A rail union has said it would do a no-strike deal to prevent any walkouts during the 2012 London Olympics, BBC News has learnt.
The RMT wants an attendance bonus for its members
It could mean members of the RMT getting an increased hourly rate covering the duration of the Games.
BBC London's transport correspondent Andrew Winstanley said transport chiefs will not agree to the deal this early.
Organisers of the Olympics in Sydney made a similar pact with unions to pay workers an extra $4 an hour.
The RMT's general secretary Bob Crow told BBC London: "People will tell you the Sydney Olympics was one of the smoothest running, public transport wise.
"What they had done was put an attendance bonus in place where it gave a benefit to people to come to work, to make sure the Games run smoothly and give the company flexibility on the running of the services."
When asked what would happen if Transport for London (TfL) did not agree to it, Mr Crow said: "I imagine if our members don't get the same as other groups of workers have, we could have difficulties."
A statement by London Underground Limited said: "London Underground is working to deliver the best possible transport network for the 2012 Olympics and Paralympics.
"We are constantly working with all employees and trade unions to deliver a safe, reliable and clean Tube service, every day."
Mr Winstanley said this year TfL is to try to get a separate five year pay agreement with all their unions, which would take them up to 2011.
Do you think tranpsort unions should get a no-strike deal for the duration of the London Olympics? Send us your comments using the form below.
I wont get paid any extra for coming to do my job, why should they? It's blackmail by the unions and it must be against the law.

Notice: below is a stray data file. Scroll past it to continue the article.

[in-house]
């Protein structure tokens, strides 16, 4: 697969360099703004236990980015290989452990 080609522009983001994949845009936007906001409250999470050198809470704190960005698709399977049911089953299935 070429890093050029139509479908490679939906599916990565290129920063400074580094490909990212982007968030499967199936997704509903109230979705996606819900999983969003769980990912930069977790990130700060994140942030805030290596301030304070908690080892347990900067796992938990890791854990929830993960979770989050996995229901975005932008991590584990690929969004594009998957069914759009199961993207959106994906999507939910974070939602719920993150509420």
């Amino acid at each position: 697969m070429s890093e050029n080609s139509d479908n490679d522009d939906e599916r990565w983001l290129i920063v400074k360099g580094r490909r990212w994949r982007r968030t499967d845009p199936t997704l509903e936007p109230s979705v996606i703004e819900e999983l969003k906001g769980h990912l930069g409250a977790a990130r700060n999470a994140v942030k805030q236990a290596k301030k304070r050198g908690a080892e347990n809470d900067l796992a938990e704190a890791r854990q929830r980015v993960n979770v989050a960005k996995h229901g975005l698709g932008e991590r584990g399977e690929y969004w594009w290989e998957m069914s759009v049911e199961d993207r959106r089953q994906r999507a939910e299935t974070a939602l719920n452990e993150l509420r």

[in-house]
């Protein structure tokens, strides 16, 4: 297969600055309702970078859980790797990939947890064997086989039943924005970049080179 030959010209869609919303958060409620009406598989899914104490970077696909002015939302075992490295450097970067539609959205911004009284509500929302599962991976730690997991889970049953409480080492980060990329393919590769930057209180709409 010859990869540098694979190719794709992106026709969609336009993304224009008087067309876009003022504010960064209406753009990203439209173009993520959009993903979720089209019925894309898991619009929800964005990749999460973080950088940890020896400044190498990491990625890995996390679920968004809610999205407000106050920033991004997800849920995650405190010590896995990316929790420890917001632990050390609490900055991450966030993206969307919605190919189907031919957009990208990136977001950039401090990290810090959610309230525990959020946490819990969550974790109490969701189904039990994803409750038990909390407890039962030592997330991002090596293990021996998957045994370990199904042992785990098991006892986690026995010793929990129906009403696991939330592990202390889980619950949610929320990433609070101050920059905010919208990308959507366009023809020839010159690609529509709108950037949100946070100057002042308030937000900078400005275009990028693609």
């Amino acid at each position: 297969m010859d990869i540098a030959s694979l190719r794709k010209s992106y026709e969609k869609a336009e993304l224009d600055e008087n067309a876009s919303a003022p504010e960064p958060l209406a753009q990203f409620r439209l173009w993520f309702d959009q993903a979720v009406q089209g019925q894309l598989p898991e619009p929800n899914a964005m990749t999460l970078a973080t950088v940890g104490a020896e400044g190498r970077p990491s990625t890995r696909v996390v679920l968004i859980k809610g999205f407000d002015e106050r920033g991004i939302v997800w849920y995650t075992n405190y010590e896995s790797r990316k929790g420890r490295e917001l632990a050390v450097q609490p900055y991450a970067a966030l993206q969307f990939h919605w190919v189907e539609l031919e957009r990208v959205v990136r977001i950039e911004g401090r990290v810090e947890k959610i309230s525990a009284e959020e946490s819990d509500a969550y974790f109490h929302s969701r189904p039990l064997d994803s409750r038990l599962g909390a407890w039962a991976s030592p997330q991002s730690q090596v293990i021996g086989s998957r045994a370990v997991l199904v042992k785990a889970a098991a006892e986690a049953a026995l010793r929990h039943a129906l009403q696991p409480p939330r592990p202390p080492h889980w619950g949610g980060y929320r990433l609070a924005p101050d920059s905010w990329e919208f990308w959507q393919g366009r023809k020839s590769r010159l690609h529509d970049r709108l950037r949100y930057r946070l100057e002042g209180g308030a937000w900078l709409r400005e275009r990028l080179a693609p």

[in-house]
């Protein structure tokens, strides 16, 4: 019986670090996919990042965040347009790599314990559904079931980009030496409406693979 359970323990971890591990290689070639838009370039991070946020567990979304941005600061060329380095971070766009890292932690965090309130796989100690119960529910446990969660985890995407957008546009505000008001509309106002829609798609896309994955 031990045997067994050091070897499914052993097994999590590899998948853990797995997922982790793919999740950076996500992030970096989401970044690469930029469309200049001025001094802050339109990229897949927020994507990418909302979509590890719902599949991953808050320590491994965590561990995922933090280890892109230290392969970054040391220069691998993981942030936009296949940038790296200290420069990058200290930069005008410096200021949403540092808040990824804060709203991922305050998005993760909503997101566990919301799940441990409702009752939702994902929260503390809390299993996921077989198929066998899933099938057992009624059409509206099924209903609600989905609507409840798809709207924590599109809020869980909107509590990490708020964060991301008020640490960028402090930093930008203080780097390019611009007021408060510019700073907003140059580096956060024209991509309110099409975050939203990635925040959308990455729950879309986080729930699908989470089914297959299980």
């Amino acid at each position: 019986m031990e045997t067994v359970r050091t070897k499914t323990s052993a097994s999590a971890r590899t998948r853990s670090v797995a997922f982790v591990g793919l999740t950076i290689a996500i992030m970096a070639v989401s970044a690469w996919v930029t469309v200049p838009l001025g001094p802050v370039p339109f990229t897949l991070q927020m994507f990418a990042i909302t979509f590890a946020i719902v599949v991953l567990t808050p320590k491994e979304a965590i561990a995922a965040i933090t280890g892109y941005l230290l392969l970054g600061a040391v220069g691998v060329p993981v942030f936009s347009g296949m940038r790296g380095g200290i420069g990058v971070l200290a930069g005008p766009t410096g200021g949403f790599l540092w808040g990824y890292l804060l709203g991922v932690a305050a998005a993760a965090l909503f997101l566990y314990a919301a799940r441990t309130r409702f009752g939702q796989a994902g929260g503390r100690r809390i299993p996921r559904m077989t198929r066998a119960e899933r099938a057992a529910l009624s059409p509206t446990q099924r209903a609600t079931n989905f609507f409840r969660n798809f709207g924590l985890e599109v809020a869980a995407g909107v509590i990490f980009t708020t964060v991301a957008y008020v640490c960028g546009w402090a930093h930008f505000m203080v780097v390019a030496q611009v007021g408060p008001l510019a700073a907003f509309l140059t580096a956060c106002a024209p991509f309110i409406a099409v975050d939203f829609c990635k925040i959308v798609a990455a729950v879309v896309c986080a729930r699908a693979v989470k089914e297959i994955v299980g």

Paul Cater, London, England
Bob Crow wants an 'attendance bonus' for RMT members during the Olympics to avoid a strike. Is an 'attendance bonus' not also known as 'pay', 'salary' or 'wages'? Don't they get that already?
Kenny Beaton, London, UK
A "no-strike" deal??? They shouldn't have to be paid not to strike! It seems that not a month goes by without a tube/rail strike. I know it's going to be a busier time for the rail/tube lines during the Olympics but being paid extra for going to work? You certainly wouldn't get that at any other place of work! What they should do is put in bonus scheme that will only be paid out based on their own performance during the Olympic games to see whether their work rate justifies the extra pay.
No. Not when they already the highest paid public servants in the country and get 52 days holiday a year. Usual greed from the RMT.
I think that the idea of being blackmailed into giving people money to go to a job they already get paid for is unbelievable. We have 6 years before the games - don't give in to Bob Crow, hopefully by 2012 the unions will have a spokesperson with some sort of moral code who recognises that this is not the way to win concessions or goodwill. Also, why should anyone get extra money just to arrive at work - I thought that was what a salary was for? Worst comes to the worst I am sure there are plenty of people in London or even Europe who would love to have a job and be able to provide for their families. If tube workers can't be bothered to go to work - give their jobs to people who want to.
Kelly Warburton, London
This is ridiculous, the workers are paid to work. They should not expect to be paid a premium for working during the Olympics. I wish I could demand more money for going to work during our busiest times.
Gary, Fareham, UK
The BBC may edit your comments and not all emails will be published. Your comments may be published on any BBC media worldwide.